On the other hand, balancing the naysayers, people with a pet peeve are convinced they know what's causing CCD- GM crops, pesticides, sunspots, what have you. It reminds me of the saying "if all you have is a hammer, all your problems will be nails." Lose a lot of hives to mites last year? Then CCD is caused by mites.

    So I'm still clueless. I voted "other"
    Dulcius ex asperis

  9. #9
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    I am truly sorry George to put you through any agonizing thought process. I perhaps should ask those that have not formed any opinion on the matter to not vote. I really did not think asking a simple question as "What do you think CCD is?" would be that big of a deal.

    I had planned a follow up question asking "What do you base your opinion on" but see now that this probably would of had people dropping on the floor. Based on the complexity of the first question that some have proposed, I am glad I withheld.

  10. #10
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    Well Bjorn, my opinion is that I don't know and don't know enough about what is going on in other beekeepers hives to want to venture a guess.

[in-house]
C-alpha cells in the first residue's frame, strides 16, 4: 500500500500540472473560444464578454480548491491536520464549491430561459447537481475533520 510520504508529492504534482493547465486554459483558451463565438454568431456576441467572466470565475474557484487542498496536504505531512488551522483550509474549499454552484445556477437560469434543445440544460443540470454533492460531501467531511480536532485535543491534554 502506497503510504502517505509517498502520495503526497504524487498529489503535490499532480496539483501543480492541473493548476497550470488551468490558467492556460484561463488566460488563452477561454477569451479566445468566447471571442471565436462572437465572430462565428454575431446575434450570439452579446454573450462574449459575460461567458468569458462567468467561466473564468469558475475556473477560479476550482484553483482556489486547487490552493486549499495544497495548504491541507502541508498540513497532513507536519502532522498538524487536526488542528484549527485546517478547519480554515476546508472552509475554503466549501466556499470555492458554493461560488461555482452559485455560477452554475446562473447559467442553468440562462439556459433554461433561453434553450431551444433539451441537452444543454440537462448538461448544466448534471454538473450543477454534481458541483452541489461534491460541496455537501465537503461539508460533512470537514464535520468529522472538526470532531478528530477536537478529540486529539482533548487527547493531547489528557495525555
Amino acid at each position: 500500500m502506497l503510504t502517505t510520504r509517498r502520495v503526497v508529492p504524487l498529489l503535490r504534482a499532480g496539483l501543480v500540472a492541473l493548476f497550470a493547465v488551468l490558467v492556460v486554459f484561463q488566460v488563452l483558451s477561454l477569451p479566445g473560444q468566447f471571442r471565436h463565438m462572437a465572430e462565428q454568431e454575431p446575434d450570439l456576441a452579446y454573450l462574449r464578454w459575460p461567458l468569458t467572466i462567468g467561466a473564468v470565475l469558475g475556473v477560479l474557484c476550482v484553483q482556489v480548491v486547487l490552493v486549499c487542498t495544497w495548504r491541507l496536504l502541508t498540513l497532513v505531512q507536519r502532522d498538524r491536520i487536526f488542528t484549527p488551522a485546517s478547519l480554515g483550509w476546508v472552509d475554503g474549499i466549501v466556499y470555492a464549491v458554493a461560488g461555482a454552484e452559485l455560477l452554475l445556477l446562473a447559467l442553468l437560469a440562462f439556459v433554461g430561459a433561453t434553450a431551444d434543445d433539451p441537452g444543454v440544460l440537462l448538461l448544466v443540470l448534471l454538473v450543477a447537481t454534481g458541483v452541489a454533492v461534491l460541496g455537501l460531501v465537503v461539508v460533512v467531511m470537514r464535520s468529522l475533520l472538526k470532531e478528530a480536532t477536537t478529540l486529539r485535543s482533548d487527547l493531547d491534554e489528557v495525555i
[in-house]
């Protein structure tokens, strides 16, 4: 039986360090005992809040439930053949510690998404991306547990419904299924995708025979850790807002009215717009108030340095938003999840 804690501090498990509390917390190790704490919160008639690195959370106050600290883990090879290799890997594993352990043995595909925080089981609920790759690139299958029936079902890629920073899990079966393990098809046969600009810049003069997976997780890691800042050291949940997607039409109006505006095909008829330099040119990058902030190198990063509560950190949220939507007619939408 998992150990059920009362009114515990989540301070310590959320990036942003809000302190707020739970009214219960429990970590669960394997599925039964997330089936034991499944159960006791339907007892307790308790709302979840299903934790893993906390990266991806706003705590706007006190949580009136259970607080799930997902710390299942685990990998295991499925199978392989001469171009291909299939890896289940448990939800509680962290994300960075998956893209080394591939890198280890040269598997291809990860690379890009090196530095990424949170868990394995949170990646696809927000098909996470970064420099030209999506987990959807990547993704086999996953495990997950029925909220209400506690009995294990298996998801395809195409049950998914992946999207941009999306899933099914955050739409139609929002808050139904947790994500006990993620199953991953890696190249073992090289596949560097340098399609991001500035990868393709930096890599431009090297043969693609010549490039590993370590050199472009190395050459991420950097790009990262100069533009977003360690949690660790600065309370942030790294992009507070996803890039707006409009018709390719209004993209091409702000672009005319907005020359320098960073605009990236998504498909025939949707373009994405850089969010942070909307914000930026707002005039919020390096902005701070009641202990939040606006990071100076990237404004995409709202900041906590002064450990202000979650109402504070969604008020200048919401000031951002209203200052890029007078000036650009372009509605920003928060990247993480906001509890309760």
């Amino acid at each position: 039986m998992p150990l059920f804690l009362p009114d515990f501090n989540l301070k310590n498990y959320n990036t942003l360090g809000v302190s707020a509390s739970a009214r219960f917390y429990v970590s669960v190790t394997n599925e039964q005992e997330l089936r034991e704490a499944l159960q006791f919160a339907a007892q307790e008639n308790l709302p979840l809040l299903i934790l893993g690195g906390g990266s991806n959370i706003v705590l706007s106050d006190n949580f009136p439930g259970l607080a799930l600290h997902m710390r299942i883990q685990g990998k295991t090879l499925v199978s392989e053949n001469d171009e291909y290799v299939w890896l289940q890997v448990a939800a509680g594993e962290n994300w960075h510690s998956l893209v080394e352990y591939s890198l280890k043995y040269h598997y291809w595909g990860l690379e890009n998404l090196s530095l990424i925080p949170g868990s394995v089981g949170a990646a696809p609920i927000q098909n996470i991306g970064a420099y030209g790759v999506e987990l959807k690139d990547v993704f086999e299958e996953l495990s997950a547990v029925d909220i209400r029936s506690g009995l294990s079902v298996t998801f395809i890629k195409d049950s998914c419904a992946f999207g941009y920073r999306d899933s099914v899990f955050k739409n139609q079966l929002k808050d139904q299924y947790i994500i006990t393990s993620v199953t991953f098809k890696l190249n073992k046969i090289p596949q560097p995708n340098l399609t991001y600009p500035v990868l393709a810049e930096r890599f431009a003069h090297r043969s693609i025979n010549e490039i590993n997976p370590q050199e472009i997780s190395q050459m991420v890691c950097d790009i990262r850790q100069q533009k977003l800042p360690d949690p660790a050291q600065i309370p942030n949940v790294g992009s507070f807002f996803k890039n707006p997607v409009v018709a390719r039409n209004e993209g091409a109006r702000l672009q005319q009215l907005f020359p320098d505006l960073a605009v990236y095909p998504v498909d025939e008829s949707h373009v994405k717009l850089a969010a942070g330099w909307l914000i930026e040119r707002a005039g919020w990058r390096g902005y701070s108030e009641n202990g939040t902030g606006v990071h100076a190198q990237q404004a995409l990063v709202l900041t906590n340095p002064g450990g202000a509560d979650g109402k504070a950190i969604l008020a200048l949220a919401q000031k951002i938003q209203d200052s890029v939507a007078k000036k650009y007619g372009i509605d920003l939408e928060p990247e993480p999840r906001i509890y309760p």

I talked to David Hackenberg over a month ago and got his perspective. I have known Dave for 15 years or more and respect his observations and believe what he described to me. But I haven't seen first hand what others have, in my own operation. As far as I can tell.

    So, what is causing it? Someone with evidence will have to tell me.

    I did vote. I voted for other.
    Mark Berninghausen "That which works, persists."

  11. #11
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    Quote Originally Posted by BjornBee View Post
    I am truly sorry George to put you through any agonizing thought process. I perhaps should ask those that have not formed any opinion on the matter to not vote. I really did not think asking a simple question as "What do you think CCD is?" would be that big of a deal.